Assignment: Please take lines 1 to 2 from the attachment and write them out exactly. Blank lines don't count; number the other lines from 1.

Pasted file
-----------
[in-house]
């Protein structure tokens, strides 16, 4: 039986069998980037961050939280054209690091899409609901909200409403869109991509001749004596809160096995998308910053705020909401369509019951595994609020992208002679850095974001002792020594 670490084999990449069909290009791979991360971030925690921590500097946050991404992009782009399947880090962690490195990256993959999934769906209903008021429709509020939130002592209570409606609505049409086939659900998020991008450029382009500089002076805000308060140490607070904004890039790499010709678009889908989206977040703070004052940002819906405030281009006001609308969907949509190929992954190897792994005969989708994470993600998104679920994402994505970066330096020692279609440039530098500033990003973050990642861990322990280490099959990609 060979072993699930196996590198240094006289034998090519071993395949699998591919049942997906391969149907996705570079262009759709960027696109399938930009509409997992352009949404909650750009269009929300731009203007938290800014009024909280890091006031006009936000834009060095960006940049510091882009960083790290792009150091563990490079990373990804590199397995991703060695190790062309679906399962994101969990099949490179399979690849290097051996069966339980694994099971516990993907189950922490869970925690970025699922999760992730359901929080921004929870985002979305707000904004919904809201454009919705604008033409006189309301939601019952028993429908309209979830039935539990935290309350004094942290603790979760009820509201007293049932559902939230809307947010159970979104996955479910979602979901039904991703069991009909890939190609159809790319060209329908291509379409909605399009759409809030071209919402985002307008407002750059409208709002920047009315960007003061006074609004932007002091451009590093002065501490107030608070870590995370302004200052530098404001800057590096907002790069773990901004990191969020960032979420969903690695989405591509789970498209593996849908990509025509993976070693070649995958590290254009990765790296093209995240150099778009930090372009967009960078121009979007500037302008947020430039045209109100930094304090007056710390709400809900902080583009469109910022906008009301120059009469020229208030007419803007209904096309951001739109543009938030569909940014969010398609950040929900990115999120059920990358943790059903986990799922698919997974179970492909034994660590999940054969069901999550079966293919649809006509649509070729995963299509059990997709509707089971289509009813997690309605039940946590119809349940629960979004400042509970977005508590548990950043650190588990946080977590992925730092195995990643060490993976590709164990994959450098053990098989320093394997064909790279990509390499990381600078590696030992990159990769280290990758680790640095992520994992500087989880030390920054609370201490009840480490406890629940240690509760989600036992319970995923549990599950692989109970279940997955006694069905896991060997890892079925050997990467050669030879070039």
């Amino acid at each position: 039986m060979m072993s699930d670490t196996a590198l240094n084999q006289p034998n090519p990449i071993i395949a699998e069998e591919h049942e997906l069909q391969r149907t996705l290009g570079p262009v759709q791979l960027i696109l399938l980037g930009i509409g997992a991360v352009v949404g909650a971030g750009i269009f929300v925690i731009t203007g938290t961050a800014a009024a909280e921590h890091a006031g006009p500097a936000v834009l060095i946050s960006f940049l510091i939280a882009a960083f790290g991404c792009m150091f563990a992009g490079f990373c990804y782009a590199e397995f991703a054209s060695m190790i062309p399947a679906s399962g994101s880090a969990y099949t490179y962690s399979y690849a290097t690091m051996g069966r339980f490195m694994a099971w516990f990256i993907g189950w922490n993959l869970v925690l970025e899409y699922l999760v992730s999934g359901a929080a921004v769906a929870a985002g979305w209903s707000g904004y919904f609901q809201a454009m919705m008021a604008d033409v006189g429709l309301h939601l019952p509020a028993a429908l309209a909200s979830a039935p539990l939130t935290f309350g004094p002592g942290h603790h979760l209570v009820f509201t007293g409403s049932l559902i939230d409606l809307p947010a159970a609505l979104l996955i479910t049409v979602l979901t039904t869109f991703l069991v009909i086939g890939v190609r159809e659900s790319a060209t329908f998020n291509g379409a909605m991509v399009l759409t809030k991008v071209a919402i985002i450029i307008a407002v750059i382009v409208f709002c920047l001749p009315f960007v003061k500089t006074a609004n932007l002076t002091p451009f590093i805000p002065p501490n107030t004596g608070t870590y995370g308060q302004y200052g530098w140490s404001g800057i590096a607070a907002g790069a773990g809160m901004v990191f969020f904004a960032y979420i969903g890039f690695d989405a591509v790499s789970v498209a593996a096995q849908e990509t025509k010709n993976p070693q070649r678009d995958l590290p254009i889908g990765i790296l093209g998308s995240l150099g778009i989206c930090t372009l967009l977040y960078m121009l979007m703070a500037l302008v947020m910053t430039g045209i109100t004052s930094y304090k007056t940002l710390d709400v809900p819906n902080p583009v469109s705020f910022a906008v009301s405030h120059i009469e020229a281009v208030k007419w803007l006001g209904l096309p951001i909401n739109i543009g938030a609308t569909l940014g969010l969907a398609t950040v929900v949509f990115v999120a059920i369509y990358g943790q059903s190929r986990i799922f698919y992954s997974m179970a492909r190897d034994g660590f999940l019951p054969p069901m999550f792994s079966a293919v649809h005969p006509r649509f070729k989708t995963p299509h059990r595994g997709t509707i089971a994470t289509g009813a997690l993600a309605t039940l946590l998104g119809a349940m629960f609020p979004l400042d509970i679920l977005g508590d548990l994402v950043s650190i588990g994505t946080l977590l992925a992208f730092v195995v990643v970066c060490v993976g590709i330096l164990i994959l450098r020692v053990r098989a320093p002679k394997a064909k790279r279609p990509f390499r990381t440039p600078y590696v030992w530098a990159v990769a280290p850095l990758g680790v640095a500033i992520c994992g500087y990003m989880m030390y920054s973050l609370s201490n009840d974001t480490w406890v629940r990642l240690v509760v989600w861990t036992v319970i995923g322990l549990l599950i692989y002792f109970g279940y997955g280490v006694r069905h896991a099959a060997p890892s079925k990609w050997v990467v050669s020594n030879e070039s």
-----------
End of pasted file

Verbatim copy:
[in-house]
């Protein structure tokens, strides 16, 4: 039986069998980037961050939280054209690091899409609901909200409403869109991509001749004596809160096995998308910053705020909401369509019951595994609020992208002679850095974001002792020594 670490084999990449069909290009791979991360971030925690921590500097946050991404992009782009399947880090962690490195990256993959999934769906209903008021429709509020939130002592209570409606609505049409086939659900998020991008450029382009500089002076805000308060140490607070904004890039790499010709678009889908989206977040703070004052940002819906405030281009006001609308969907949509190929992954190897792994005969989708994470993600998104679920994402994505970066330096020692279609440039530098500033990003973050990642861990322990280490099959990609 060979072993699930196996590198240094006289034998090519071993395949699998591919049942997906391969149907996705570079262009759709960027696109399938930009509409997992352009949404909650750009269009929300731009203007938290800014009024909280890091006031006009936000834009060095960006940049510091882009960083790290792009150091563990490079990373990804590199397995991703060695190790062309679906399962994101969990099949490179399979690849290097051996069966339980694994099971516990993907189950922490869970925690970025699922999760992730359901929080921004929870985002979305707000904004919904809201454009919705604008033409006189309301939601019952028993429908309209979830039935539990935290309350004094942290603790979760009820509201007293049932559902939230809307947010159970979104996955479910979602979901039904991703069991009909890939190609159809790319060209329908291509379409909605399009759409809030071209919402985002307008407002750059409208709002920047009315960007003061006074609004932007002091451009590093002065501490107030608070870590995370302004200052530098404001800057590096907002790069773990901004990191969020960032979420969903690695989405591509789970498209593996849908990509025509993976070693070649995958590290254009990765790296093209995240150099778009930090372009967009960078121009979007500037302008947020430039045209109100930094304090007056710390709400809900902080583009469109910022906008009301120059009469020229208030007419803007209904096309951001739109543009938030569909940014969010398609950040929900990115999120059920990358943790059903986990799922698919997974179970492909034994660590999940054969069901999550079966293919649809006509649509070729995963299509059990997709509707089971289509009813997690309605039940946590119809349940629960979004400042509970977005508590548990950043650190588990946080977590992925730092195995990643060490993976590709164990994959450098053990098989320093394997064909790279990509390499990381600078590696030992990159990769280290990758680790640095992520994992500087989880030390920054609370201490009840480490406890629940240690509760989600036992319970995923549990599950692989109970279940997955006694069905896991060997890892079925050997990467050669030879070039």